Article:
The concept of automation is hardly new to industrial manufacturing—in fact, they pioneered the practices. 

Robots and factories go together like macaroni and cheese, and they have for half a century. However, there’s a new wave in manufacturing that could create just as much of a sea change as the original introduction of automation: additive manufacturing. 

If you’re not familiar with the term, don’t fret. Additive manufacturing is just another phrase for “3D printing,” specifically when used to aid the manufacturing process. It’s also being called by some the “second industrial revolution,” which is a mighty bold statement (that could prove to be prescient). 

But how does it work, where has it been successfully used, and what kind of printers, industrial panel PCs, and design strategies are needed to implement this new technology for peak efficiency? 

What is Additive Manufacturing?

Also referred to as AM, additive manufacturing involves using a 3D printer (or more realistically, many 3D printers) to create the parts necessary to create anything from cars to false teeth to airplanes and more. 

And while most consumers are more familiar with 3D printed objects being made of plastic or resin, industrial additive manufacturing can also use different kinds of steel to create objects of high tensile strength and durability.

The plans for the 3D printed parts, objects, and products are designed in a computer, usually through an engineering problem like AutoCAD. In the software, all parts can be designed together and measured out and tested virtually to ensure they all fit together, match each other, and are generally compatible and able to perform their duty.

From there, a 3D printer, combined with an attached rugged computer, begins the process of manufacturing all of the pieces, which often combines either laser-cutting or a form of powdered metal and a fusible bonding agent to create a solid, strong piece of metal at the end of the process.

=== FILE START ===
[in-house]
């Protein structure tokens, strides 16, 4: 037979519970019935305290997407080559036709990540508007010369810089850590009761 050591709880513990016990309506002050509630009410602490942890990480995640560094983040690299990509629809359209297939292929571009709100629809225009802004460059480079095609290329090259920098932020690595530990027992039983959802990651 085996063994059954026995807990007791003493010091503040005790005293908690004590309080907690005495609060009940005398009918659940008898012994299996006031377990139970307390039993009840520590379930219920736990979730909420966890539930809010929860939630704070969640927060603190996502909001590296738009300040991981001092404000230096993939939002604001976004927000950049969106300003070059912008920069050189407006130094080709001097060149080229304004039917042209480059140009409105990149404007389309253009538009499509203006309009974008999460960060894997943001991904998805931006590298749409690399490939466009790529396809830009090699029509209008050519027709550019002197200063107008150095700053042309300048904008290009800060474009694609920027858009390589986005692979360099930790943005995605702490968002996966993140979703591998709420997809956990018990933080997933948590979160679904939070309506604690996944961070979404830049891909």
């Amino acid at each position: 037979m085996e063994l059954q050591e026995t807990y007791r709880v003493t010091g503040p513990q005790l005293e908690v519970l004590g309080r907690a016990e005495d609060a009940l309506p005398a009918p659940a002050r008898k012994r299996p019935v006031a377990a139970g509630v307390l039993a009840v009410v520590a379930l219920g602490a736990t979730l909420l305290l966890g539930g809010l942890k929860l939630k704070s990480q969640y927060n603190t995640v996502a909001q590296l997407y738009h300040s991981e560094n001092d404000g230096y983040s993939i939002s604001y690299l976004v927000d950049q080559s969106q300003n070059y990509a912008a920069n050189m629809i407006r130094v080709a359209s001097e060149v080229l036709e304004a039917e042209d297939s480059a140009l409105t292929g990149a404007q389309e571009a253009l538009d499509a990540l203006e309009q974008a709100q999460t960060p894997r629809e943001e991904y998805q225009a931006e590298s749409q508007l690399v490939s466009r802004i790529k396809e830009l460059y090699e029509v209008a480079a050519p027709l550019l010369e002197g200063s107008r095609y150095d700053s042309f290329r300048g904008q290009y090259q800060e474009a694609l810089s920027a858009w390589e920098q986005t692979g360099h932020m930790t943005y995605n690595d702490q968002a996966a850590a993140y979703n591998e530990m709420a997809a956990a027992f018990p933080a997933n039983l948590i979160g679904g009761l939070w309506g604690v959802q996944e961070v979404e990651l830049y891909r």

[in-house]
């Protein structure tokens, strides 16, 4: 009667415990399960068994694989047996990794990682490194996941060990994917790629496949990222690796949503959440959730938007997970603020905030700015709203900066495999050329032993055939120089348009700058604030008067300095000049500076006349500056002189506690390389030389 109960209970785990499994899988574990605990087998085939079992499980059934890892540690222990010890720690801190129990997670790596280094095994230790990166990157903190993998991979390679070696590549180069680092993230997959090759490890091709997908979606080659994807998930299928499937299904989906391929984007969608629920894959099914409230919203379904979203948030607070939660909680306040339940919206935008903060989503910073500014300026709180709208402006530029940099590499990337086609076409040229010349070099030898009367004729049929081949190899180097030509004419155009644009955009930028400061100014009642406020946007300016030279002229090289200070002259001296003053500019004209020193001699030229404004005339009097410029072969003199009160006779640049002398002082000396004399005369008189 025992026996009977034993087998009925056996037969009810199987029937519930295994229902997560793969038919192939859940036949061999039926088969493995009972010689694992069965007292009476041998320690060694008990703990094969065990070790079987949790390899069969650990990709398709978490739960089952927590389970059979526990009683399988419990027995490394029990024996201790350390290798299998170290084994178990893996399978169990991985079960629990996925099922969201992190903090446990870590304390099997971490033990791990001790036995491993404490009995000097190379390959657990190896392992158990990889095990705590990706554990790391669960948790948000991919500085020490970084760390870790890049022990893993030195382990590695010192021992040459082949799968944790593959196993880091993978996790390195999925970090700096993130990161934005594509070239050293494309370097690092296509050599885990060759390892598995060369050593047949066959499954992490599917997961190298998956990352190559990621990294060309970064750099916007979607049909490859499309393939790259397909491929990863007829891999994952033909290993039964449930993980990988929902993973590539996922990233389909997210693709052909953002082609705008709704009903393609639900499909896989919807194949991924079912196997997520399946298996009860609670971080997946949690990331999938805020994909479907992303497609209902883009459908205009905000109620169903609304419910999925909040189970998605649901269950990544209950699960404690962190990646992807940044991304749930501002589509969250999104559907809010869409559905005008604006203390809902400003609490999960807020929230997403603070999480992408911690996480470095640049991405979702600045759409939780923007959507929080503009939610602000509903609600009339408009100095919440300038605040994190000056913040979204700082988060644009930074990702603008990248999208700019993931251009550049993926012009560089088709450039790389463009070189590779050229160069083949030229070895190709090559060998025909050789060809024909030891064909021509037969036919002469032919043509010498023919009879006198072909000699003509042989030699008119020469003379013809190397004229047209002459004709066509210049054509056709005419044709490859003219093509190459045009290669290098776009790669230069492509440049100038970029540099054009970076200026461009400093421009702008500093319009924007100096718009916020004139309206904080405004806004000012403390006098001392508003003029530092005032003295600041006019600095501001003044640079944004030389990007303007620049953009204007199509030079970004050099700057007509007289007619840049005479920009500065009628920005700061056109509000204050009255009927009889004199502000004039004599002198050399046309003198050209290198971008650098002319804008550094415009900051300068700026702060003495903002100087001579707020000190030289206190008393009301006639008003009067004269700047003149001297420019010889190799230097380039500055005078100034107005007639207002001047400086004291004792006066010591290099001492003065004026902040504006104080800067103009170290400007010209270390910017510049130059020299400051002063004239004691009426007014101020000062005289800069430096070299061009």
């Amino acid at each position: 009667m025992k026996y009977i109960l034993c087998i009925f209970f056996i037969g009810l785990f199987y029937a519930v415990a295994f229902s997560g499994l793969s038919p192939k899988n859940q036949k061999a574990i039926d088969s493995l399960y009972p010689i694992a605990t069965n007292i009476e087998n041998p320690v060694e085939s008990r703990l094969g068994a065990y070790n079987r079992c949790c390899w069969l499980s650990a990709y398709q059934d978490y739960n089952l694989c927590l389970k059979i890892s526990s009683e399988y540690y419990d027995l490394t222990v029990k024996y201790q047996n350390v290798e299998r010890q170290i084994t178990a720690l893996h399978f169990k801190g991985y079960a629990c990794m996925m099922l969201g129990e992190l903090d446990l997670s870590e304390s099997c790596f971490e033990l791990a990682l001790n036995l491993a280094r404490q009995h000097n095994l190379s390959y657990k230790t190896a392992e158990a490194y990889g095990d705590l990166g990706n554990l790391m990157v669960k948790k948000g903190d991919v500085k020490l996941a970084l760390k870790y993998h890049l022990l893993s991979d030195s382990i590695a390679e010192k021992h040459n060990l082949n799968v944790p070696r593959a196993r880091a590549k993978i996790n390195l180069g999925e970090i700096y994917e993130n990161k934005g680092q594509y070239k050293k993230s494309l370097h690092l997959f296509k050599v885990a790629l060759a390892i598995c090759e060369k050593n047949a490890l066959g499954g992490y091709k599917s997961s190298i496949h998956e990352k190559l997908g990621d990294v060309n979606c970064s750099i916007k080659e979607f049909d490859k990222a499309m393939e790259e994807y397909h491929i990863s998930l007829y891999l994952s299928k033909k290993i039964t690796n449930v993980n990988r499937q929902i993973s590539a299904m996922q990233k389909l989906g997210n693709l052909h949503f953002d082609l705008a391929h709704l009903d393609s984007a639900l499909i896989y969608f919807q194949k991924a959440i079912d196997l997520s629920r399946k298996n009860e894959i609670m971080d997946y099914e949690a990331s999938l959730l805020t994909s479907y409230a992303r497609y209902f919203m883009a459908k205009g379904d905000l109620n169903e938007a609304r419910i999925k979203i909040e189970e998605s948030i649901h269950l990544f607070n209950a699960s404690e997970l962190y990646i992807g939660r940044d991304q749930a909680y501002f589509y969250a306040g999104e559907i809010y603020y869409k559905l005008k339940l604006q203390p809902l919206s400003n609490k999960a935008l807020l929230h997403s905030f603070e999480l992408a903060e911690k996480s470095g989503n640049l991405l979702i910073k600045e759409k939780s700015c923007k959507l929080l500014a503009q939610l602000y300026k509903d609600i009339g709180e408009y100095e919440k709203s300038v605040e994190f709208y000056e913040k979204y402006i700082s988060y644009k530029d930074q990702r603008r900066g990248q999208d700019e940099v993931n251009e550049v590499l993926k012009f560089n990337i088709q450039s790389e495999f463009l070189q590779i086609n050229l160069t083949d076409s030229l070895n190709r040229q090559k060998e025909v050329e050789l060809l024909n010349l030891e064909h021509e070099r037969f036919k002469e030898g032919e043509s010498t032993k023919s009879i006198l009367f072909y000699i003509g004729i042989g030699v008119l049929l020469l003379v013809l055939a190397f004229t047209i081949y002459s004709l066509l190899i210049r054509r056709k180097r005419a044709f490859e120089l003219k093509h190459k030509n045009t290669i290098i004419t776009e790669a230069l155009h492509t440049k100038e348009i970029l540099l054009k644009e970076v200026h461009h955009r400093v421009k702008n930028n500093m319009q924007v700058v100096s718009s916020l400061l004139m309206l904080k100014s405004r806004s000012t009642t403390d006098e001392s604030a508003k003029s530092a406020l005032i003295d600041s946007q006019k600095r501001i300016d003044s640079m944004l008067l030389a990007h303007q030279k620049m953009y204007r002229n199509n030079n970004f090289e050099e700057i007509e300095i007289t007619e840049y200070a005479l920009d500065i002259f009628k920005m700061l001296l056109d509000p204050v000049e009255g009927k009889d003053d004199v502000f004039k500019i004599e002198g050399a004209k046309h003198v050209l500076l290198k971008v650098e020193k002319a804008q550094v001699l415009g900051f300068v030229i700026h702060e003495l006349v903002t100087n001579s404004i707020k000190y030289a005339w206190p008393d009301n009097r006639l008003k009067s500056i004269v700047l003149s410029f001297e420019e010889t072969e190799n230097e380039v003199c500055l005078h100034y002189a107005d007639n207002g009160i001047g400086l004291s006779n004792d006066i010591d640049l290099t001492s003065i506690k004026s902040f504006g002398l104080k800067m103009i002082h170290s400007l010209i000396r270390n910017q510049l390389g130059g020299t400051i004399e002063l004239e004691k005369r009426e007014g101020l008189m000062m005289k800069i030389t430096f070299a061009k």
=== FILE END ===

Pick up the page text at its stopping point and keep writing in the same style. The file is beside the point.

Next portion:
The Computers to Power Additive Manufacturing

Additive manufacturing, like any manufacturing, can be a dirty business. And while additive manufacturing is generally cleaner due to the sealed inner chamber of the printer, no fabrication process is 100% sterile and pretty. 

3D printers often require a computer to power them, to work as both the display and the “brains” of the operation. When considering additive manufacturing, it may be wise to invest in industrial panel PCs or industrial HMI panels that are IP65 rated. IP65, if you’re unfamiliar, is a rating that denotes how resistant the computer is to liquid and dust intrusion. The “6” portion of the rating refers to dust, dirt, metal shavings, and other particulate getting into the computer itself and causing damage. As you can imagine, 3D printers of any kind will emit plenty of small particles that could escape notice and slip right into the cracks and crevices of a standard PC over time.  An IP65-rated industrial panel PC prevents this from happening, meaning the 3D printers for additive manufacturing can run around the clock with far less chance of breaking down. 

While liquid intrusion is less an issue for additive manufacturing, the IP65 rating does make the units easier to clean — after all, that dust has to accumulate somewhere, and will often hang out on the outside of the device and need to be regularly wiped away. 

Additive Manufacturing Saves Time

One of the most interesting benefits of additive manufacturing is not obvious at first blush, but ends up paying huge dividends for both the company and the planet in the long run.